A slice of grandmotherly love
It’s funny how you can touch the lives of people you’ve never met.
My grandmother, Suzanne Bruner, of Carmel, passed away Nov. 10 at the age of 73.
I was the last family member to see her alive. She wasn’t responsive but I got to see her one last time a few hours before she died.
What struck me about Grandma Suzy is that she was loved by people who never met her. That’s because of my grandmother’s Italian cream cake, for which she won a blue ribbon at the Indiana State Fair.
It was 2010 and my family and I were trying to open our business, Donatello’s Italian Restaurant. We were struggling. Running out of money. Stressing out.
Grandma Suzy was happy to help, but she didn’t have money. So she baked a cake.
We sold the entire cake our first night and asked her to make another.
Grandma got busy. She was making four or five cakes a week and her name appeared in newspapers. Everybody was asking for “Grandma’s Cake.” That’s what they would call it.
Grandma Suzy felt pride in herself, and she wasn’t a proud woman for most of her life.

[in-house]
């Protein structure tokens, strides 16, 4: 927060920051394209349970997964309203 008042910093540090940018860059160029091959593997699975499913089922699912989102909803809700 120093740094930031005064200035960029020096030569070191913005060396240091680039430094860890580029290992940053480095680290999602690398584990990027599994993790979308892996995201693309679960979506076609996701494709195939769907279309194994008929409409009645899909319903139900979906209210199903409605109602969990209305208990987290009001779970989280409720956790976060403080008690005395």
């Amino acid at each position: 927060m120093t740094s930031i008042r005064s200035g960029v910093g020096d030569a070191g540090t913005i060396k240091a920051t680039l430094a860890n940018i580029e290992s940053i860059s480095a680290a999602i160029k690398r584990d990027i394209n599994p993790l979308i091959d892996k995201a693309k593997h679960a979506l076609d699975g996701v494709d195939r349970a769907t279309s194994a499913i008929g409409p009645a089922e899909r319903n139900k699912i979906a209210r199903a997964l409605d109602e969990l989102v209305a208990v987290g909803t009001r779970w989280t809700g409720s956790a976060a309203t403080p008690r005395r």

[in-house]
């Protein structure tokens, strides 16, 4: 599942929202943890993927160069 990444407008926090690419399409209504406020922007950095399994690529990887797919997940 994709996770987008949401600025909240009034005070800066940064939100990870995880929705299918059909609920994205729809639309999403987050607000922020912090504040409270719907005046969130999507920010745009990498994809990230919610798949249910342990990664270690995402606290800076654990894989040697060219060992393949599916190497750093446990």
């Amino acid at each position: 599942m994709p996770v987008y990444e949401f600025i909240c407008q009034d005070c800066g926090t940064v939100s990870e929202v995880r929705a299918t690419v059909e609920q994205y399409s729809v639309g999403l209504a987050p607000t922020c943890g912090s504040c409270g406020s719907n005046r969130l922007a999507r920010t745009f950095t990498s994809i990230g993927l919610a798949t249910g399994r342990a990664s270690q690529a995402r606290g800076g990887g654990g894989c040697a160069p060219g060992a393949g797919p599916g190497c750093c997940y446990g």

She had dedicated her life to caring for her family. She worked long hours. She was married several times, and although the father of her children was a good man, some of her subsequent husbands were abusive. She put up with men telling her she wasn’t good enough. But she never gave up.
I really don’t think she knew how loved she was.
To this day, people call up Donatello’s asking for the Italian cream cake. Even though my mom took over the recipe years ago due to grandma’s health, customers will forever refer to it as “Grandma’s Cake.”
A lot of people loved grandma for the recipe. But to me, she was much more than a cake. She was the woman who saw us struggling to open the business and said, “How can I help?”
As I saw her — unbeknownst to me at the time for the last time — I whispered to her, “We all love you!” I hope she knew.